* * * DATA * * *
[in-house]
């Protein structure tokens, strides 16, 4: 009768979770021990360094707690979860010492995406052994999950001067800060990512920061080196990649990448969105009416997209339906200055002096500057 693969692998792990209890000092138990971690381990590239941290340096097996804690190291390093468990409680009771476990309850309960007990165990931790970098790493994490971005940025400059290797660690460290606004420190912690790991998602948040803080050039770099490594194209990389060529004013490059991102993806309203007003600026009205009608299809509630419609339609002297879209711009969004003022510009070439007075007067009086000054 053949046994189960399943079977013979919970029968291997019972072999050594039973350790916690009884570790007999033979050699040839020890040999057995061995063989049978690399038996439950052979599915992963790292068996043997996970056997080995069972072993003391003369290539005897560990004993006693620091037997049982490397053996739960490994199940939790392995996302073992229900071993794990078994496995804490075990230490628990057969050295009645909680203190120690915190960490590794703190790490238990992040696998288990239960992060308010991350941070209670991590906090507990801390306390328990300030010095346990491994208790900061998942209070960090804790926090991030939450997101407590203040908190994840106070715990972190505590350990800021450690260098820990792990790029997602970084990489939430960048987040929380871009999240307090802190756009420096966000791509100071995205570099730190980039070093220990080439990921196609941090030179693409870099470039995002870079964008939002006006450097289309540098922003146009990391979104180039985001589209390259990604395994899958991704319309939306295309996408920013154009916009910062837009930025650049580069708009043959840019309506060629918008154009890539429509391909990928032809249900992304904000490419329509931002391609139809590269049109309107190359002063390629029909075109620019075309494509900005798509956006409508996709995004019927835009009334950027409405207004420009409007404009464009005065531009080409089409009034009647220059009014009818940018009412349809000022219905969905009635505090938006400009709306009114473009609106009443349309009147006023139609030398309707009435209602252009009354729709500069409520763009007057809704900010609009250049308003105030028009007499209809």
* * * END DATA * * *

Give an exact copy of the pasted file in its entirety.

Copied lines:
[in-house]
């Protein structure tokens, strides 16, 4: 009768979770021990360094707690979860010492995406052994999950001067800060990512920061080196990649990448969105009416997209339906200055002096500057 693969692998792990209890000092138990971690381990590239941290340096097996804690190291390093468990409680009771476990309850309960007990165990931790970098790493994490971005940025400059290797660690460290606004420190912690790991998602948040803080050039770099490594194209990389060529004013490059991102993806309203007003600026009205009608299809509630419609339609002297879209711009969004003022510009070439007075007067009086000054 053949046994189960399943079977013979919970029968291997019972072999050594039973350790916690009884570790007999033979050699040839020890040999057995061995063989049978690399038996439950052979599915992963790292068996043997996970056997080995069972072993003391003369290539005897560990004993006693620091037997049982490397053996739960490994199940939790392995996302073992229900071993794990078994496995804490075990230490628990057969050295009645909680203190120690915190960490590794703190790490238990992040696998288990239960992060308010991350941070209670991590906090507990801390306390328990300030010095346990491994208790900061998942209070960090804790926090991030939450997101407590203040908190994840106070715990972190505590350990800021450690260098820990792990790029997602970084990489939430960048987040929380871009999240307090802190756009420096966000791509100071995205570099730190980039070093220990080439990921196609941090030179693409870099470039995002870079964008939002006006450097289309540098922003146009990391979104180039985001589209390259990604395994899958991704319309939306295309996408920013154009916009910062837009930025650049580069708009043959840019309506060629918008154009890539429509391909990928032809249900992304904000490419329509931002391609139809590269049109309107190359002063390629029909075109620019075309494509900005798509956006409508996709995004019927835009009334950027409405207004420009409007404009464009005065531009080409089409009034009647220059009014009818940018009412349809000022219905969905009635505090938006400009709306009114473009609106009443349309009147006023139609030398309707009435209602252009009354729709500069409520763009007057809704900010609009250049308003105030028009007499209809």